Body Image and Disfiguration in Allen Say’s Stranger in the Mirror, and David Shannon’s A Bad Case of Stripes

Andrew Hoe


The child’s image of his ever-changing physical body, combined with social speculations on his appearance, exists in a charged state of emotional tension. The child seeks to build a strong, confident body image which appeals to himself, but finds this stressful when social others attempt to make claims on his physicality, on how he should look as opposed to how he wants to look.
This study focuses on children’s picture books with protagonists who suffer a disfiguration and therefore defy socially-defined body images; their respective disfigurations make them outcasts. Children’s picture books convey political themes regarding bodily image to a receptive child readership skilled enough to interpret visual and verbal codes conveyed through images of child protagonists in disfigured bodily forms.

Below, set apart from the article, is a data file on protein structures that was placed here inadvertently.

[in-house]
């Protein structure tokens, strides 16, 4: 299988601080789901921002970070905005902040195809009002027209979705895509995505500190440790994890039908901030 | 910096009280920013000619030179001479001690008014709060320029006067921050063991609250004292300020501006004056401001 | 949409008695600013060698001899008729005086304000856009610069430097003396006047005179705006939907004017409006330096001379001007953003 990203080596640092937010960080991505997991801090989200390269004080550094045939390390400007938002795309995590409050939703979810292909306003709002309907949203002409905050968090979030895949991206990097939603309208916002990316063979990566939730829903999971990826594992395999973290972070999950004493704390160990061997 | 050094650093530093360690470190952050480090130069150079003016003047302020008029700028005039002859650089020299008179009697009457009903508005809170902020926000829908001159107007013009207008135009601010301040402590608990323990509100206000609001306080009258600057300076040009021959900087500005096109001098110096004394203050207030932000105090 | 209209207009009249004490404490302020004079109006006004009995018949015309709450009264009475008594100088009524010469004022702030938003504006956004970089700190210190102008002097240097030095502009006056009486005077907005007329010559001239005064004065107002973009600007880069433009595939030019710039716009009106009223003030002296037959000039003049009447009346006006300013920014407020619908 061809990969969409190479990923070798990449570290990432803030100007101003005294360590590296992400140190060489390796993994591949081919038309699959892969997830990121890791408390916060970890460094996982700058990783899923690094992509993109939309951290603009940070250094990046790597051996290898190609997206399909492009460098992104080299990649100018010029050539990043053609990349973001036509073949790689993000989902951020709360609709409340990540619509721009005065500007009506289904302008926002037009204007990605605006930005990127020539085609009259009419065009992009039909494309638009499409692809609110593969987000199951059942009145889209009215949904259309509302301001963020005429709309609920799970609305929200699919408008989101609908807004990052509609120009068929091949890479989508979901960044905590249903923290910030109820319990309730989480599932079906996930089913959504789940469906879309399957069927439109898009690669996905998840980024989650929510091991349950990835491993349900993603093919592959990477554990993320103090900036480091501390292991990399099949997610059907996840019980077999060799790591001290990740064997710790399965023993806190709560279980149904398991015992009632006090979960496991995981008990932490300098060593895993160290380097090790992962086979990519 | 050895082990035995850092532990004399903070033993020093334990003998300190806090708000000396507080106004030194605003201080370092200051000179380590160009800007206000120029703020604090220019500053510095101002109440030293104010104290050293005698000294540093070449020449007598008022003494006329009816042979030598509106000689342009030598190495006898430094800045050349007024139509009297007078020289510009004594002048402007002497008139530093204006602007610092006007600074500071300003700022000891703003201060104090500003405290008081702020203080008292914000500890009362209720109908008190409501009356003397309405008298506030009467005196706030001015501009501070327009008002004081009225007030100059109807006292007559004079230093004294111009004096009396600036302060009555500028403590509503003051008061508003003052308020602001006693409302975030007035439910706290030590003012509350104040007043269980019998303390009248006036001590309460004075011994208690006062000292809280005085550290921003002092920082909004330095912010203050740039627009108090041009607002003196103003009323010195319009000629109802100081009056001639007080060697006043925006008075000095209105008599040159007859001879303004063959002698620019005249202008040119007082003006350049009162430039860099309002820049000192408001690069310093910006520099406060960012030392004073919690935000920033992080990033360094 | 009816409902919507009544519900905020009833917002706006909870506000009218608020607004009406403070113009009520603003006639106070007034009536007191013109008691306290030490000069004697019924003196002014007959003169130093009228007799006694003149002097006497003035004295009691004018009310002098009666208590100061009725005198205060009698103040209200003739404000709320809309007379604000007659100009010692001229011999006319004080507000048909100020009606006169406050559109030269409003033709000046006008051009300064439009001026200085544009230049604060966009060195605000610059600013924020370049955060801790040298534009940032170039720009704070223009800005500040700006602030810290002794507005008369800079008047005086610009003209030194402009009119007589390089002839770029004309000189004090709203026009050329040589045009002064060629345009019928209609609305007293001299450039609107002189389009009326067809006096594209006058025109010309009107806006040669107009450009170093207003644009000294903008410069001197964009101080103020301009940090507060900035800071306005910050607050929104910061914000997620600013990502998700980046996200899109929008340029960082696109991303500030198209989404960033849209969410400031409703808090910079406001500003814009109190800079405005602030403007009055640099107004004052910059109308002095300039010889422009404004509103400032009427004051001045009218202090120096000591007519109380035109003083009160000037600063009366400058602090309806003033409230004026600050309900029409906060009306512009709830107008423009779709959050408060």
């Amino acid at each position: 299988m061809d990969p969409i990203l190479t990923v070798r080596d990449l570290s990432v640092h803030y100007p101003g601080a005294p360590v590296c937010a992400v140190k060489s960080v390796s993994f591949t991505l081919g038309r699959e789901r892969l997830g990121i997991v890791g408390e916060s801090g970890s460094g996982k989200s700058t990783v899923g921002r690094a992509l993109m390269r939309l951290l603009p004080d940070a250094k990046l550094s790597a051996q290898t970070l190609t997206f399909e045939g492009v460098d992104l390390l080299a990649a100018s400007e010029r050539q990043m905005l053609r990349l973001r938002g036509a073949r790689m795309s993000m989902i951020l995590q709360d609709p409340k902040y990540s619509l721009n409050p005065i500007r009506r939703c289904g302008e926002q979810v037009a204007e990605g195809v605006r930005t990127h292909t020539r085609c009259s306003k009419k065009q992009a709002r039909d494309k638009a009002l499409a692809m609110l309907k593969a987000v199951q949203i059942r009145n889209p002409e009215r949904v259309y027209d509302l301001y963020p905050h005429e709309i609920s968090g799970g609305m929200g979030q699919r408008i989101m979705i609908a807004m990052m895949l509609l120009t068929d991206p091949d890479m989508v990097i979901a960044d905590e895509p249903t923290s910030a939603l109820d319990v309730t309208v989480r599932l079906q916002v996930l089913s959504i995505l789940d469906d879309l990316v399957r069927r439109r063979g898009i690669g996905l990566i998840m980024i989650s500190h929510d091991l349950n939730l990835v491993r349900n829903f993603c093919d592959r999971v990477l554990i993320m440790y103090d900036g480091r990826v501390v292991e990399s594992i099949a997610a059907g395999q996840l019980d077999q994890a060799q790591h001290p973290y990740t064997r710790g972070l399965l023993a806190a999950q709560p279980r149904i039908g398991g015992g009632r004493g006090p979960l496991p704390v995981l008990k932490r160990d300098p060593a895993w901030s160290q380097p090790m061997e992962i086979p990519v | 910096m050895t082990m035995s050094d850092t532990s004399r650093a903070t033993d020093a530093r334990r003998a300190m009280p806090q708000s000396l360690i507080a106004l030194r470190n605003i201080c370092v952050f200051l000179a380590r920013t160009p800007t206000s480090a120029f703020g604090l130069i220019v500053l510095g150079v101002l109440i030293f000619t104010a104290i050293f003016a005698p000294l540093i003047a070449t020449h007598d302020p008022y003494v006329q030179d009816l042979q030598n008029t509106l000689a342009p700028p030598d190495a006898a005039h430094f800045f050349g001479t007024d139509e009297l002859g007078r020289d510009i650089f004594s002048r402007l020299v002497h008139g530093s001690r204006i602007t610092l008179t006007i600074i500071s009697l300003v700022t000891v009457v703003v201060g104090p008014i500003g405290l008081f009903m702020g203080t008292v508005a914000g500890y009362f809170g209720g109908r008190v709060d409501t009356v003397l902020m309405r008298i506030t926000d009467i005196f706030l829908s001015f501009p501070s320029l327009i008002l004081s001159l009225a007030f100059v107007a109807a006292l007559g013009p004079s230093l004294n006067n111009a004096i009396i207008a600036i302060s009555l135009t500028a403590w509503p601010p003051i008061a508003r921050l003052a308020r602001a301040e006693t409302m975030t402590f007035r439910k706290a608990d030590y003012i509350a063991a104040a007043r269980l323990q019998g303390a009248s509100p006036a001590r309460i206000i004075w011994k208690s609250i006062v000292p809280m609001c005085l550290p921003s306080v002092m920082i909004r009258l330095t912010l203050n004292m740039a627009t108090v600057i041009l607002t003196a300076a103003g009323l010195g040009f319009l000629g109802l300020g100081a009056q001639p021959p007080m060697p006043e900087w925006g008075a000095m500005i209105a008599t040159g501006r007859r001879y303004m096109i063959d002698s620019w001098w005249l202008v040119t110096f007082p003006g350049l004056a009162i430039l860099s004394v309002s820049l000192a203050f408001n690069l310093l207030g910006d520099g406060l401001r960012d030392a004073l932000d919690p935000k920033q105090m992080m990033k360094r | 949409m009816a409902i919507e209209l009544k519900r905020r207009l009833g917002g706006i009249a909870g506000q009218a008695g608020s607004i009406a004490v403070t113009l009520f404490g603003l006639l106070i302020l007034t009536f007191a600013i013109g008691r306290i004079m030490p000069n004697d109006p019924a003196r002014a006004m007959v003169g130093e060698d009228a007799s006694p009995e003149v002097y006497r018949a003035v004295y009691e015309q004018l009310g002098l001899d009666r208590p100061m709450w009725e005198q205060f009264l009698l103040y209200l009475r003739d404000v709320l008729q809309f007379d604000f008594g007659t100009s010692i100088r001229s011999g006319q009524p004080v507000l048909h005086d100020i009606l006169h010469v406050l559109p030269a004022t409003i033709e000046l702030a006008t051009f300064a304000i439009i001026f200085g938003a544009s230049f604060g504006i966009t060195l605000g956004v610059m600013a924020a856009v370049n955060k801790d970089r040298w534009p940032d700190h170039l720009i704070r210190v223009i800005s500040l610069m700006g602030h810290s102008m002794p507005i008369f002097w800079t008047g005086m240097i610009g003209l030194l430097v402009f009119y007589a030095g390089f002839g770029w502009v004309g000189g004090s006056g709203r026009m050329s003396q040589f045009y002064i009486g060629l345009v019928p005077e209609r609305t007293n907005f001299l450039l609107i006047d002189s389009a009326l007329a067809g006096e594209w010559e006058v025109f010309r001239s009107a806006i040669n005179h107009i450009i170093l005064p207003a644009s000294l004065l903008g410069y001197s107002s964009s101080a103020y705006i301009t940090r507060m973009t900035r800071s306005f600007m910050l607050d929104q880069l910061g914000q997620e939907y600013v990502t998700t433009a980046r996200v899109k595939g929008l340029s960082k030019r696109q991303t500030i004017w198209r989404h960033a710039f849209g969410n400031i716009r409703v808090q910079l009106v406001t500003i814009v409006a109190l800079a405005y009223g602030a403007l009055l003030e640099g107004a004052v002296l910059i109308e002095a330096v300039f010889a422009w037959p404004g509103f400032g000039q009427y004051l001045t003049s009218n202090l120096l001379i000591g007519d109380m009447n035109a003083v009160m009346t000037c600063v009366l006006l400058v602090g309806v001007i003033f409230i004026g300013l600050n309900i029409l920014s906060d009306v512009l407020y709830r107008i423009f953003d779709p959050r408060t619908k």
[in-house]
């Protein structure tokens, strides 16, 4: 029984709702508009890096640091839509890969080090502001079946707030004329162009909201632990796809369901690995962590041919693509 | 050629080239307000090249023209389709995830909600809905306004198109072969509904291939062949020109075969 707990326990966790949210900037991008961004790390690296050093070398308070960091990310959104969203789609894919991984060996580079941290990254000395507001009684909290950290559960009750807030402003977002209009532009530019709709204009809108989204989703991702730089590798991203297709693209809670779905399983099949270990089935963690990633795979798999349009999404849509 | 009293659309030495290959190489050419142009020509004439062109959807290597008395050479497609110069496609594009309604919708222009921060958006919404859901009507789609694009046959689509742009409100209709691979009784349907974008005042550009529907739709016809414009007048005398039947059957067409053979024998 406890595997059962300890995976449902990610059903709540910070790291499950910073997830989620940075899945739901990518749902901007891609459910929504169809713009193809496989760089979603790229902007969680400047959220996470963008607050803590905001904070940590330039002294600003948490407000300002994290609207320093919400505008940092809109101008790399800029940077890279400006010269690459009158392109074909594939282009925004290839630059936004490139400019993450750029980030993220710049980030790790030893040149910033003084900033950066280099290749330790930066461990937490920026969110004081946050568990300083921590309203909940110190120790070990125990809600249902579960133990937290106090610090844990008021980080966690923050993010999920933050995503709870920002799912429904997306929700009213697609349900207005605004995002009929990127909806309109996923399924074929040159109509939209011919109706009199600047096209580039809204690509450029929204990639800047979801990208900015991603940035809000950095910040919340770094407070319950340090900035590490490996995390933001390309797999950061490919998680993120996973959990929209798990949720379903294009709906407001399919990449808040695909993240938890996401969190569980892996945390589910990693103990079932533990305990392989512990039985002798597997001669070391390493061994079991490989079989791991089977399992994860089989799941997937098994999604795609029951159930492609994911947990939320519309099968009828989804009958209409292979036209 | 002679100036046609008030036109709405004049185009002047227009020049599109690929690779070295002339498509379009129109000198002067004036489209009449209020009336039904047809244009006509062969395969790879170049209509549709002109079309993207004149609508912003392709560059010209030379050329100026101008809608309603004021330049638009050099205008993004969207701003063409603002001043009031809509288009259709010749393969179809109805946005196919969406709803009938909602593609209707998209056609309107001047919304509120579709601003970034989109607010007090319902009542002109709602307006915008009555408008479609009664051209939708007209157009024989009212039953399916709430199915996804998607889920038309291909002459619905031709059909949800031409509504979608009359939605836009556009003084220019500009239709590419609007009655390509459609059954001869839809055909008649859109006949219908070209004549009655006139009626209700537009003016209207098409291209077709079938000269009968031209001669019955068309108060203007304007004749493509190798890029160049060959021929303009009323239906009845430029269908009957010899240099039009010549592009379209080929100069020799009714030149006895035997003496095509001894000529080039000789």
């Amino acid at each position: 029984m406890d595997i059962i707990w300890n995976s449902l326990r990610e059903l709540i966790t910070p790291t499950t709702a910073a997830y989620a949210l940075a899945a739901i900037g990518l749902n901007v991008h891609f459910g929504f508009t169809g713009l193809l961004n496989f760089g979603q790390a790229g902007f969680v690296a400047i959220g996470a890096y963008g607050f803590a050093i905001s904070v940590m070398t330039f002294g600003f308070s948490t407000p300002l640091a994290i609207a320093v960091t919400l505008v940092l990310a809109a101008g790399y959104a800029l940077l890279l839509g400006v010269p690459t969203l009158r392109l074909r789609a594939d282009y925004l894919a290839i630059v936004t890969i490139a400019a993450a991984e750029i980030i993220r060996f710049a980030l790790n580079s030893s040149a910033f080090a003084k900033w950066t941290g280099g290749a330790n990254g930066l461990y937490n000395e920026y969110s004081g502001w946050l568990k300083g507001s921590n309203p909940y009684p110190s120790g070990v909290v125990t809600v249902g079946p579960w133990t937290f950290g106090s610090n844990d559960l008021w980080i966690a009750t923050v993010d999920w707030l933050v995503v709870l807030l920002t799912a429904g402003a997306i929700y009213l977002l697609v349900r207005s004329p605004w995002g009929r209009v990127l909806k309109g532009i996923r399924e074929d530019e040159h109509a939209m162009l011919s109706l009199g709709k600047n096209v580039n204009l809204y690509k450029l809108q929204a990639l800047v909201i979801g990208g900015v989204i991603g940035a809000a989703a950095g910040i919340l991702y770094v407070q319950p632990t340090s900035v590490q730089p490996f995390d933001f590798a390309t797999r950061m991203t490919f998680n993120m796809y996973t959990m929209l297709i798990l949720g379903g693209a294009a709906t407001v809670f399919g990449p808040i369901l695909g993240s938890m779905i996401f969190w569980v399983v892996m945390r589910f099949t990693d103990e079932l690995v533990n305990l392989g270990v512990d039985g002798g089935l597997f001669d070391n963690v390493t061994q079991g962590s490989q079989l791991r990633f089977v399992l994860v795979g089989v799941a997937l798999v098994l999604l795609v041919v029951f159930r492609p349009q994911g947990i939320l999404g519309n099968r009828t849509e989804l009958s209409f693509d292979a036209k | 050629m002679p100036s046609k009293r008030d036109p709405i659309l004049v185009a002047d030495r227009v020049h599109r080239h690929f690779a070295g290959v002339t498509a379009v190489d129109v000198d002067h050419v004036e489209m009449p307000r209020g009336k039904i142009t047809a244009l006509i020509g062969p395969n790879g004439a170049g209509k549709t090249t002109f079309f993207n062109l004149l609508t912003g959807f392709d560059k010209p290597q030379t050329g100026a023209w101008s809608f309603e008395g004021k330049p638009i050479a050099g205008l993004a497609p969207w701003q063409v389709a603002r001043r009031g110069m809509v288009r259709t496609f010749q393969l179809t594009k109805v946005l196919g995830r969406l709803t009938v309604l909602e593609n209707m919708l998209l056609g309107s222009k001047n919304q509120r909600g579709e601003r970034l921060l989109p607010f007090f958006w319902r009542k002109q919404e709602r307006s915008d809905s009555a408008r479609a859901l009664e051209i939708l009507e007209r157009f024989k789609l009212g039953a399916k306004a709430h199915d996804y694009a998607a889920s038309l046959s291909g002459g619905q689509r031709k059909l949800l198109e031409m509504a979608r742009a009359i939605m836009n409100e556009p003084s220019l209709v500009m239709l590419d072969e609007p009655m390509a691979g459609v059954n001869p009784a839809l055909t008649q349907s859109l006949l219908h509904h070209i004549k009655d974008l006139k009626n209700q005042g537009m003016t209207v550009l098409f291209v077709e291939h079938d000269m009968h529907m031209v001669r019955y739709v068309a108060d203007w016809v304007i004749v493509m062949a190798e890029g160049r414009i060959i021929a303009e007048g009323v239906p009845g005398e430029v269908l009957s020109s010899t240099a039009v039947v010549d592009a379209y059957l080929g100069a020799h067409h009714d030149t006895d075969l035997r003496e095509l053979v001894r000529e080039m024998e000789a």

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The Looking Glass: new perspectives on children's literature

ISBN 1551-5680